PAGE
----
Well, we're underway into the 600s now and I can honestly say that it has been a great ride, but we're not stopping here! In this article introduction, I want to talk shortly about reading books and reading kindle books/ebooks etc. and the way in which we see differences between them.
The first time I ever read “Kafka was the Rage” by Anatole Broyard, I was sitting on a coach on my way to a university trip for five days of intense work. I was in the second year of my undergraduate degree and had just about turned twenty years’ old. My first experience of reading it was brilliant and I read the whole thing in one sitting, much to the confusion of my lecturer since I was the only one not talking on the coach ride. It ended up with me talking to my lecturer about how good the book was - and it was awesome. “Kafka was the Rage” really influenced my world view of how the planet worked after the second world war. It made me believe less in the fact that everything went back to normal and believe more in the fact that there were actually a great number of problems after the war, especially concerning these displaced soldiers pretty much left to their own devices. It is one of those stories that simply touches you with its realism.
David O. Selznick is synonymous with the Hollywood Golden Age. He was one of the foremost producers for films by Alfred Hitchcock, Carol Reed, Victor Fleming and many more. As one of the biggest producers in Hollywood at the time, David O Selznick managed to make a big name for himself. He worked on films that today are known as classics of their genre and some of the greatest films ever made.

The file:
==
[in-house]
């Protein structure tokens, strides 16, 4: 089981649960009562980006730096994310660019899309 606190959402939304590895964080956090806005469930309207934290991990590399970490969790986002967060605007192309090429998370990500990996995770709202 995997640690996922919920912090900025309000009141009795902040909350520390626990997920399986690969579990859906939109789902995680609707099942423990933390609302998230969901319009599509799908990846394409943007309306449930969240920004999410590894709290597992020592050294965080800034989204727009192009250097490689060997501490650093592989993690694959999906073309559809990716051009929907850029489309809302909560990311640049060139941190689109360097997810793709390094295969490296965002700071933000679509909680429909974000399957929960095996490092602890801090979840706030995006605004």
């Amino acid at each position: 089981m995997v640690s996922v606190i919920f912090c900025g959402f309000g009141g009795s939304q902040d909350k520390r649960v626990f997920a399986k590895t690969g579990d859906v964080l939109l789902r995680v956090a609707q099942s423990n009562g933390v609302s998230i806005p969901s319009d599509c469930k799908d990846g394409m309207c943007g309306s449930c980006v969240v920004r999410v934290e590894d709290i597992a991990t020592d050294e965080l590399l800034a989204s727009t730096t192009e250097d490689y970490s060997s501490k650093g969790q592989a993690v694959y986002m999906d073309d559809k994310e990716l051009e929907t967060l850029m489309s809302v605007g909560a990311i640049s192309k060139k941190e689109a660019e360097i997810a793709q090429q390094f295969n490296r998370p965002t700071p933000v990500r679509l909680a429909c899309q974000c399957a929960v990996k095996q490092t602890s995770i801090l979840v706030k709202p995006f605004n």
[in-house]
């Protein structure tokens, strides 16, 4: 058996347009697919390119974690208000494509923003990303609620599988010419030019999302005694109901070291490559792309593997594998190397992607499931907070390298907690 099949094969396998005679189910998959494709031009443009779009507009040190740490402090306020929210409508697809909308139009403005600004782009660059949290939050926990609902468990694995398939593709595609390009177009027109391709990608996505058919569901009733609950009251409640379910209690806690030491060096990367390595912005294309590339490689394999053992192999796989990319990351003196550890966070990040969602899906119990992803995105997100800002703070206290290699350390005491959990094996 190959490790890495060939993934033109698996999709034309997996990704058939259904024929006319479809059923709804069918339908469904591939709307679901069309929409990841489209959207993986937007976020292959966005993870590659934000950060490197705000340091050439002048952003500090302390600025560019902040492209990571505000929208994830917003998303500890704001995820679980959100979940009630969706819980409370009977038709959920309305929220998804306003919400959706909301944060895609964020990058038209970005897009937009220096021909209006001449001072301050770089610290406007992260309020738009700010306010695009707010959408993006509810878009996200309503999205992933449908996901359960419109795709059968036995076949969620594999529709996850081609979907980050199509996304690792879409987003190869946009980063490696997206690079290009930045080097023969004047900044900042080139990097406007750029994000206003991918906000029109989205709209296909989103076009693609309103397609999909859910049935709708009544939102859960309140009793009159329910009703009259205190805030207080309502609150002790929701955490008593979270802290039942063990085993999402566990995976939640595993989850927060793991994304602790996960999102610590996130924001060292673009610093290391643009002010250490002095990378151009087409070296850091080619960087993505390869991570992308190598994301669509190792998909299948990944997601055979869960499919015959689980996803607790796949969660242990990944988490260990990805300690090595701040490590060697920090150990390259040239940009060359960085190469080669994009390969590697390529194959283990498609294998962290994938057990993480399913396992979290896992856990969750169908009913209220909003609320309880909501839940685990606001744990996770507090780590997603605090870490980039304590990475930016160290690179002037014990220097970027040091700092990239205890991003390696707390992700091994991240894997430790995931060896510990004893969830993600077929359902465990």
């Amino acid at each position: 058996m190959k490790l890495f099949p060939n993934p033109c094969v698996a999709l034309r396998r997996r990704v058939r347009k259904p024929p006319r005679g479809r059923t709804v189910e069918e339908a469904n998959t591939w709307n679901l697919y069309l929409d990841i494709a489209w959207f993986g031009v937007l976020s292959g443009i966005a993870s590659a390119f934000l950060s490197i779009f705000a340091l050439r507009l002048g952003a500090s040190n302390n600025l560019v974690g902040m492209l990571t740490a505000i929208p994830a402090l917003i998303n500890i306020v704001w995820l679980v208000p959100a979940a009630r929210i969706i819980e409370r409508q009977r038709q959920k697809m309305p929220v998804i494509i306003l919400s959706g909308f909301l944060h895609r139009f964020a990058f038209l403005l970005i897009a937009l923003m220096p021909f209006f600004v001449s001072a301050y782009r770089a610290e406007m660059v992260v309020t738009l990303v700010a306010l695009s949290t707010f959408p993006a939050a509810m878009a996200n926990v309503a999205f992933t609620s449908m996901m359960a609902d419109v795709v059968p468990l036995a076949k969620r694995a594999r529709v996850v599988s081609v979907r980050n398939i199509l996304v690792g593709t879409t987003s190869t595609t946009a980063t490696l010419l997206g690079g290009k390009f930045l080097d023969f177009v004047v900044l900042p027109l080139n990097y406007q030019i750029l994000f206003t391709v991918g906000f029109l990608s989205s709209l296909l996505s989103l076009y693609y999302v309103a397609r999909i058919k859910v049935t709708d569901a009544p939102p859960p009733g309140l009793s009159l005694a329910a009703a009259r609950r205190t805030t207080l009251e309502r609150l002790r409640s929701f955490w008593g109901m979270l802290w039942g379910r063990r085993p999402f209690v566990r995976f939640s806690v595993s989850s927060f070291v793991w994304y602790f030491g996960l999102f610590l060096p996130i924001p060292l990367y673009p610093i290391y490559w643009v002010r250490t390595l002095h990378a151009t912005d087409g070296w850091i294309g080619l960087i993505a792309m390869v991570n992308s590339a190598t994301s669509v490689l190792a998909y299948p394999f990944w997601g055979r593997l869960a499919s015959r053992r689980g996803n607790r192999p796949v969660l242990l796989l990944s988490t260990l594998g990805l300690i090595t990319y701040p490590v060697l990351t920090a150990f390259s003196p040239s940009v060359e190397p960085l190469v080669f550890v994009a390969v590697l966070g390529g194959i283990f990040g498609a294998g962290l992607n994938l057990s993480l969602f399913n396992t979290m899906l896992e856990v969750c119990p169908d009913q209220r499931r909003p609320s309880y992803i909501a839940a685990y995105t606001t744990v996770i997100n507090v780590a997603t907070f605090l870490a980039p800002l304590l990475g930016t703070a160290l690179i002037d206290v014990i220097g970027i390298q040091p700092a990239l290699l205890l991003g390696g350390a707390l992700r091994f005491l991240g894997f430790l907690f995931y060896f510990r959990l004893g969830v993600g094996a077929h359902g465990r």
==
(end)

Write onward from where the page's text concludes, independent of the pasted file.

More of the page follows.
It has been just about ten years since I first read Thomas Hardy’s magnum opus “Tess of the D’Urbervilles” and I read it mostly because it was everywhere. I remember it being in bookstores with these amazing clothbound covers on the copies and I managed to save come money in order to get myself one. This was how I discovered the book. I was simply in a bookstore looking at the clothbound edition of “Anna Karenina” when near it was Thomas Hardy’s “Tess of the D’Urbervilles” and simply realising I hadn’t read it and it looked interesting, I bought it. (Since I also already had a copy of “Anna Karenina” - nobody was letting me buy another one). My first reading experience of “Tess” was pretty disturbing because I found myself really upset for a few days afterwards because of the way I believe Tess was treated unjustly. The book managed to change my opinion of what could happen to people who were the protagonists of their own novels, and I thought that sort of stuff only happened in Shakespeare’s plays. How wrong I was.
Every year on the 20th of June, World Refugee Day is celebrated internationally as it is a day where we respect and honour the most vulnerable members of our society who constantly risk their lives in hope that they can find safety.
I first read this book when I was twelve years’ old and I’m going to admit that it was very difficult to read, even as a girl who had already studied Shakespeare by that age - I had some difficulty and had my dictionary on hand and my Latin dictionary on hand when they were required. I discovered this book literally because I found it. When I say I found it I mean that I was looking through the Shakespeare books and it was amongst them. I thought it looked fairly interesting and so I picked it up and began to read. I understood nothing and so, I took it home to the comfort of my dictionaries. For the next twelve years, I would read “Dr. Faustus” at least once every year because of the fact it had enthralled me and I was always one of those people who were trying to work out whether I was seeing an actual ending or one of the possible endings to the play. It’s an intriguing script with a ton of grand references, speeches and monologues. I love the entire thing and to this day, it is my favourite play of all time.